Bernstein: Poor Bears Offense Changes Psychology

(670 The Score) It took me a while to figure out the reason I don't enjoy gambling, but it finally became clear. I hate the feeling of losing money and get no equivalent sense of euphoria when winning it, whether it be blackjack or slots, roulette or poker. Victory brings nothing but a sense of relief, the idea that the inevitable has been held at bay temporarily.

And alas, that's how it's starting to feel watching the Bears play offense -- or at least when Mitchell Trubisky drops back to pass. Anything other than something terrible occurring is starting to seem fine, which is in itself really unfortunate.

It wasn't supposed to happen this way, not in the second year of coach Matt Nagy's program with the second overall draft pick of 2017 in more complete command. That trepidation was to have been replaced by a level of confidence that was rock solid if not swaggering, the presumption that this carefully schemed attack was a step ahead and each next throw another tantalizing possibility of scoring a touchdown, tearing off a big chunk of yards or setting either of those up.

Instead, we have missed blocks and missed receivers, poorly spaced screen plays, check-downs that happen a beat too soon and all kinds of near misses that look way more interceptable than they should. It doesn't help that some kind of cognitive editing system must be magnifying the negative results and suppressing any positive ones, but that's a "me" issue.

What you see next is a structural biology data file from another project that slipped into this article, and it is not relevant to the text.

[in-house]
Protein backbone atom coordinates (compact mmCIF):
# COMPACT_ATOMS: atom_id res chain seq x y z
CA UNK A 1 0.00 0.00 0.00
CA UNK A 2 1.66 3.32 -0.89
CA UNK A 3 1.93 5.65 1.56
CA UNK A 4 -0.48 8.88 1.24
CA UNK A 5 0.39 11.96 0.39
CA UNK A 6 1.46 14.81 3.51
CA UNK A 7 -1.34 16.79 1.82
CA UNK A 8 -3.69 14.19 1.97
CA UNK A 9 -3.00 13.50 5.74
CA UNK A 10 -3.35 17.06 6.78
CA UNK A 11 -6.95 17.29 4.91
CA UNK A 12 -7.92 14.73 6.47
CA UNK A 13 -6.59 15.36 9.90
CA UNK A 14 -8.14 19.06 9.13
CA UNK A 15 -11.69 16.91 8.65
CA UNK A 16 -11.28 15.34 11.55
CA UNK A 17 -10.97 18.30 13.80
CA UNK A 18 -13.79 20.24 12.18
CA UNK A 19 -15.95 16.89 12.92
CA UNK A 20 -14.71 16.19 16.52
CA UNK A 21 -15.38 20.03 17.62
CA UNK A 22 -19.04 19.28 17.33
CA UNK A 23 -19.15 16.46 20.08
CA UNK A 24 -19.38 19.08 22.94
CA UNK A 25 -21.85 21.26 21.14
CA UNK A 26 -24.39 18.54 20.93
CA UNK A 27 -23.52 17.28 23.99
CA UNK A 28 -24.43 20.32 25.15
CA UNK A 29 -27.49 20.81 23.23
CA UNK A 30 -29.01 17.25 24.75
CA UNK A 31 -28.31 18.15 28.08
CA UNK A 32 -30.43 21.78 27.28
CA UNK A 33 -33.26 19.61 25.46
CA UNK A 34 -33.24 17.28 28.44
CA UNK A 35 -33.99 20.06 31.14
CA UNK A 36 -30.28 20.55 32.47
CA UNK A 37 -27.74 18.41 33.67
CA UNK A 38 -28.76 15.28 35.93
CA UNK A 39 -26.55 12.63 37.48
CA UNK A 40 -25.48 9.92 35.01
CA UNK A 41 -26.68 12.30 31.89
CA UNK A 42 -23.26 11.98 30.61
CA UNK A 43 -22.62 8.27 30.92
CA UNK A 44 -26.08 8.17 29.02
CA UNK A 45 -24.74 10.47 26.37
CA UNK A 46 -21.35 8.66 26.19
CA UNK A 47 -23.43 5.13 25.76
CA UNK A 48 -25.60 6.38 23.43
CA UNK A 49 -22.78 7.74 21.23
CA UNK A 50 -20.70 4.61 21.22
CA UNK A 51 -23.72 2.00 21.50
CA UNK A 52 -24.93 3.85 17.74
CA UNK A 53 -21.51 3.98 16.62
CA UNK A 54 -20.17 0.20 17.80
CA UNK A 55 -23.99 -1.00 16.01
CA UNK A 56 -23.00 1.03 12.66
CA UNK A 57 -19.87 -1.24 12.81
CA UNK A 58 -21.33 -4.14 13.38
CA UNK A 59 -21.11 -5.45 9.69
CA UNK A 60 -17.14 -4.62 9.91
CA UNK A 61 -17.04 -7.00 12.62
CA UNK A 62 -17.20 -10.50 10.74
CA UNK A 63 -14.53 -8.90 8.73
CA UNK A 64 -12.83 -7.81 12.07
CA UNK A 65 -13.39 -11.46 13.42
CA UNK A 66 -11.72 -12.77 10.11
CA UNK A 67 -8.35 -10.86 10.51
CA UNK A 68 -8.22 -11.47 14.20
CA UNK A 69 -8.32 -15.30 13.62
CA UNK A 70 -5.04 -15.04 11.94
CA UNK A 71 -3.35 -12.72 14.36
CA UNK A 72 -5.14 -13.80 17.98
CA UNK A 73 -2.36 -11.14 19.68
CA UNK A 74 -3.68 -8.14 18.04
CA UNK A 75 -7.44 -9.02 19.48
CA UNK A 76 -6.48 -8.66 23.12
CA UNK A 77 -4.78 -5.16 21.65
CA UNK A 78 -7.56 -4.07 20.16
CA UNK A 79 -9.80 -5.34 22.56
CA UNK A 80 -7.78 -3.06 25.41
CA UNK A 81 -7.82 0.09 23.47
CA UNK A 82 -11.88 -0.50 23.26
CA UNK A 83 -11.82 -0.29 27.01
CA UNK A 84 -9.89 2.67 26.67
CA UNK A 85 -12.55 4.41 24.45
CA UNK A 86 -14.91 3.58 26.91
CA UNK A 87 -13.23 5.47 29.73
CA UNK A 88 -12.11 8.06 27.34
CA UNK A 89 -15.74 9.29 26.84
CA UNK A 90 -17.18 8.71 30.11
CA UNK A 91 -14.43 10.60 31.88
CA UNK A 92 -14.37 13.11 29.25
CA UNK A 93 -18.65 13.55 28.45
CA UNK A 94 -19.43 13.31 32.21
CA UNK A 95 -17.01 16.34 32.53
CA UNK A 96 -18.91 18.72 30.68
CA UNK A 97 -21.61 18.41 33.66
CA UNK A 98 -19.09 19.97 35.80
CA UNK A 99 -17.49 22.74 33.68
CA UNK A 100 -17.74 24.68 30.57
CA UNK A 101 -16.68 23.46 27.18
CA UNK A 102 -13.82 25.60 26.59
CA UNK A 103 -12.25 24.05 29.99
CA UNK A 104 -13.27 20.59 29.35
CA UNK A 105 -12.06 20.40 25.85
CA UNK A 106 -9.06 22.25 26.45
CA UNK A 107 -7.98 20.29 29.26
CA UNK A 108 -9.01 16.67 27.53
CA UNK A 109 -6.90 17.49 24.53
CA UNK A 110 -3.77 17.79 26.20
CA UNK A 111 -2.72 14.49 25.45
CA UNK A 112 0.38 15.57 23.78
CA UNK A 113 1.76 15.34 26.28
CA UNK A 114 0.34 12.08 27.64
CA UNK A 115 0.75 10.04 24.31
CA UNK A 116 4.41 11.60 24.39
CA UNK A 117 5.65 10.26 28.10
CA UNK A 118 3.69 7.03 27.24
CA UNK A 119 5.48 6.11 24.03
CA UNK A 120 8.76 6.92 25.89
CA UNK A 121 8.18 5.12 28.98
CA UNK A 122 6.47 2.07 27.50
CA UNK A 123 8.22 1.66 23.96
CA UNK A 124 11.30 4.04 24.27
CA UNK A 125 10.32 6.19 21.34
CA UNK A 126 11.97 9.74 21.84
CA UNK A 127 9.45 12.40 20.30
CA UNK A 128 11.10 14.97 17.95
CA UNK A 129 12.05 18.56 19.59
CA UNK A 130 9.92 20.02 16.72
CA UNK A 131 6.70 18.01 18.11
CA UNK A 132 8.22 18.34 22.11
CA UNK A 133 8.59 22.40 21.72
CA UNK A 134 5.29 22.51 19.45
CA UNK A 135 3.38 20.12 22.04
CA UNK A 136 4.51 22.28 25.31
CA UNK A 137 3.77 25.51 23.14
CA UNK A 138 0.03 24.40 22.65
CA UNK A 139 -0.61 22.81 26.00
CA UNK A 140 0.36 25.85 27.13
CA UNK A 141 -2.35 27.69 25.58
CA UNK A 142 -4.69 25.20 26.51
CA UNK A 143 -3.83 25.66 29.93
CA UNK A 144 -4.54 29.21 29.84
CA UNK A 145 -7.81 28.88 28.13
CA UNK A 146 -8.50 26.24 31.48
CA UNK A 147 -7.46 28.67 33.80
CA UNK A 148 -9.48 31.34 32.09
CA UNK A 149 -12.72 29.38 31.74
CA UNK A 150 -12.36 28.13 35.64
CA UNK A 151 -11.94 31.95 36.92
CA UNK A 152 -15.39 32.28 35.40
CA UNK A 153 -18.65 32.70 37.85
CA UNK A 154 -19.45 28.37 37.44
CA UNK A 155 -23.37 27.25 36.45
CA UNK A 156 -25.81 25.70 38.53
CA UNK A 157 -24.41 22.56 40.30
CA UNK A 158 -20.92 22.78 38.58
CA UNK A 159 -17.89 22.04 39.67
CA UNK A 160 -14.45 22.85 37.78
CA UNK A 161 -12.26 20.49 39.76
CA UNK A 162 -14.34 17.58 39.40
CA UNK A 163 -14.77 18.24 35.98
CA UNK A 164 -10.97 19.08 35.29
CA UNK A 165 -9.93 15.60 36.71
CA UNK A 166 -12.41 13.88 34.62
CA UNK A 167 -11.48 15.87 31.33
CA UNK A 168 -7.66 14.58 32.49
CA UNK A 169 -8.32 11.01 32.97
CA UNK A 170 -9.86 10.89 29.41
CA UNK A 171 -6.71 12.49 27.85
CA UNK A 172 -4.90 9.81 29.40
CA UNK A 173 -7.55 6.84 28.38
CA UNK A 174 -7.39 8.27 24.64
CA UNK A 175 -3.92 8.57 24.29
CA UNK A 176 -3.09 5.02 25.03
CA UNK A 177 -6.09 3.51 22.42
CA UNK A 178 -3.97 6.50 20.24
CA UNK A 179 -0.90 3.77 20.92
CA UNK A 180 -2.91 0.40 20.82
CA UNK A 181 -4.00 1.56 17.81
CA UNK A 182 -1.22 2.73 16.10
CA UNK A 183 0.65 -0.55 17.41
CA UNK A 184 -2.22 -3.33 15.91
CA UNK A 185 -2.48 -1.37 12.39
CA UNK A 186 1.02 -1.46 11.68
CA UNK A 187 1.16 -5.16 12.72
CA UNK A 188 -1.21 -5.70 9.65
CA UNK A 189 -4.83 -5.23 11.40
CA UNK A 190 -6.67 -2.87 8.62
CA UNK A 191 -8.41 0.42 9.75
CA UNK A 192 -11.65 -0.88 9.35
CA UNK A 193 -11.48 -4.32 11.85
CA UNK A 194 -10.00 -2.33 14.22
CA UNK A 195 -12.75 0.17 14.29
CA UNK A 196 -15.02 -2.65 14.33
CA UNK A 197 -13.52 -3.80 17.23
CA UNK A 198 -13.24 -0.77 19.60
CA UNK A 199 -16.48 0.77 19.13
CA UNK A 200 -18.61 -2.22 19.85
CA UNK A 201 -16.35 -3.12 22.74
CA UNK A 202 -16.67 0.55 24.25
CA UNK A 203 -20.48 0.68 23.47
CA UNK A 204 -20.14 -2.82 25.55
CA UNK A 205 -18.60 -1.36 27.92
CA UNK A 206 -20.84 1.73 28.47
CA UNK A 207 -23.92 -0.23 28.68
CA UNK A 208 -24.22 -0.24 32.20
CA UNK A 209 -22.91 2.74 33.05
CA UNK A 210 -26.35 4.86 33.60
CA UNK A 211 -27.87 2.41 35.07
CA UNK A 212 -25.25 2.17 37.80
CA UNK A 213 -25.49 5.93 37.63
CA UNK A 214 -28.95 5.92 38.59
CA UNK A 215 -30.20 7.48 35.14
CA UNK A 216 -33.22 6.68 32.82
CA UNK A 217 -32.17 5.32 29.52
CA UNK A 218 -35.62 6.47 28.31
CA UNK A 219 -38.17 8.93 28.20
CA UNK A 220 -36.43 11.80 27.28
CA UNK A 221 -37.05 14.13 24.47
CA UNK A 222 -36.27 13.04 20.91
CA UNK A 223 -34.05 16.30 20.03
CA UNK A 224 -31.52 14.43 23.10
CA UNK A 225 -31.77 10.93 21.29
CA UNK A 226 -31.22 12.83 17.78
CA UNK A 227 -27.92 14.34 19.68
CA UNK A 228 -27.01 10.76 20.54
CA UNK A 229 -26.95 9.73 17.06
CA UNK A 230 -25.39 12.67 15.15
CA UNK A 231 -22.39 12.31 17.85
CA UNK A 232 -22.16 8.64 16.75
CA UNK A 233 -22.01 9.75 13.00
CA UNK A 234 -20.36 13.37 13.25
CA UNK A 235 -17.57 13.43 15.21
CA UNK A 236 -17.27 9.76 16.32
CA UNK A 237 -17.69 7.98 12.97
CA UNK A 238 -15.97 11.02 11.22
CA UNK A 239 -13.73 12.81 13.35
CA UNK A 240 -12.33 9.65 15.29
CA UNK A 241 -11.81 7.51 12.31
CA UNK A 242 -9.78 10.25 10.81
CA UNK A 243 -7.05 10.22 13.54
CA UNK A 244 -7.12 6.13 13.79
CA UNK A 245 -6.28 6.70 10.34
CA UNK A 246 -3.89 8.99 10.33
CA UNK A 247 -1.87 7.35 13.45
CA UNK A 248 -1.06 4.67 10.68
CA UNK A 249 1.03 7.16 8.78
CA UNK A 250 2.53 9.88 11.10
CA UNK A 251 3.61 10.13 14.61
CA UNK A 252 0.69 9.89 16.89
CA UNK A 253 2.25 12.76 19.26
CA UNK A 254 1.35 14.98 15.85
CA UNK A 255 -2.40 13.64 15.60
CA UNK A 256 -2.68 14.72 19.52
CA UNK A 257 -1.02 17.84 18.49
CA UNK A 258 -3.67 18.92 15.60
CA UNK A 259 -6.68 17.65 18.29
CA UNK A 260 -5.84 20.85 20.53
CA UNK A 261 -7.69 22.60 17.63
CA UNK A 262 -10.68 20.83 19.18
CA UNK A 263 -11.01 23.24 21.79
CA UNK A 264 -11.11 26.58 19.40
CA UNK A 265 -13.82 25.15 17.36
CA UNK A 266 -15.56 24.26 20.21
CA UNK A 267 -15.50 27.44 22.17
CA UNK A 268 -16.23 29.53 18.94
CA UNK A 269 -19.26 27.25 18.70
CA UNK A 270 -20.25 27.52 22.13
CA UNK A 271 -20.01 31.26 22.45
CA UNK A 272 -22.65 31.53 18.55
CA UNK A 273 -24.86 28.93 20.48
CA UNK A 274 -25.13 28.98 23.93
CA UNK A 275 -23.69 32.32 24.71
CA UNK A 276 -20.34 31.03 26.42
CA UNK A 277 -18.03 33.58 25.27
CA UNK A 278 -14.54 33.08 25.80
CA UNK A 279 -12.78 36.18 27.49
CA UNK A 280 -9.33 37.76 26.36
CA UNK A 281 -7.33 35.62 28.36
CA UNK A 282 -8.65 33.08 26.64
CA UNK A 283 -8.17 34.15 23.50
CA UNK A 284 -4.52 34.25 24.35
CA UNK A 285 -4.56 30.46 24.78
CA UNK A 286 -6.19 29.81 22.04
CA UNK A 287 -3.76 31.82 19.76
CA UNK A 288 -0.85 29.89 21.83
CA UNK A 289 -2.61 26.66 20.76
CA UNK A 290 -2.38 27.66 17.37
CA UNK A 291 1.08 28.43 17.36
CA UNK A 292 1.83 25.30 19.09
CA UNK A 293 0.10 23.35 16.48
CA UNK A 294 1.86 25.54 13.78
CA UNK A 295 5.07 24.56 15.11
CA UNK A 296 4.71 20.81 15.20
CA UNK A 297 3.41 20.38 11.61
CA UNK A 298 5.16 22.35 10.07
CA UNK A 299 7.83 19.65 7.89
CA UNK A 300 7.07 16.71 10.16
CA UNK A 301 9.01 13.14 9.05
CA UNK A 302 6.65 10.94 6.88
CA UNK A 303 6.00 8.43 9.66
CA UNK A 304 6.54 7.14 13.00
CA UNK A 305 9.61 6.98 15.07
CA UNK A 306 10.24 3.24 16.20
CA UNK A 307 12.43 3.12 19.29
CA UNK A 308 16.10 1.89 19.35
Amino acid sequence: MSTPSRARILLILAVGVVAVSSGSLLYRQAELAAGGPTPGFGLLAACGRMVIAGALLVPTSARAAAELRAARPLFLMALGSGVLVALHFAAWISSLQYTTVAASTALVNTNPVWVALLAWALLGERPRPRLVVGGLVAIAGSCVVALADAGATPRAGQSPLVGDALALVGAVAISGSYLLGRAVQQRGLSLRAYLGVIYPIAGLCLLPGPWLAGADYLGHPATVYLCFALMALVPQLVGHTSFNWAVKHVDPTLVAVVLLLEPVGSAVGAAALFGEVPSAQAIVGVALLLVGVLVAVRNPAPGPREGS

It all is, really, and I get that. But if you're not nodding along to some of this twisted logic, you're either not watching the same games this season or don't care as much as I still apparently do.

After that miserable first showing, we all clamored for a more robust Bears ground game, in large part -- I think -- to take some of this agita out of the experience as much as potentially make the Bears more likely to win. When we all got what we asked for in a notably conservative approach in Denver on Sunday, what it ended up doing was merely intensifying the pass plays and making each one feel scarier. That so many were coming off schedule and behind the chains certainly didn't help.

I've no idea if anything I'm projecting is real, but dammit, it's real to me, and it's no fun yet after a summer of reassurances that Trubisky was developing right along with all his new weapons in the pass game.

If Nagy is thinking at all like I am, he sure won't say it, because obviously he can't. But we'll know by how he sets up game plans and makes his calls from that diner menu he consults before covering his mouth with it so the opponent can't read his lips to get some precious advantage that can be exploited in the ensuing 12 seconds.

It doesn't matter how you or I feel about this passing offense failing to launch, but it does matter how Nagy does. If at some point he's still waiting in vain for it to reach some critical mass of awareness and execution and he starts asking Trubisky to limit the risk calculus and manage the game, it's an admission his guts are also in knots.

Dan Bernstein is a co-host of 670 The Score’s Bernstein & McKnight Show in midday. You can follow him on Twitter @Dan_Bernstein.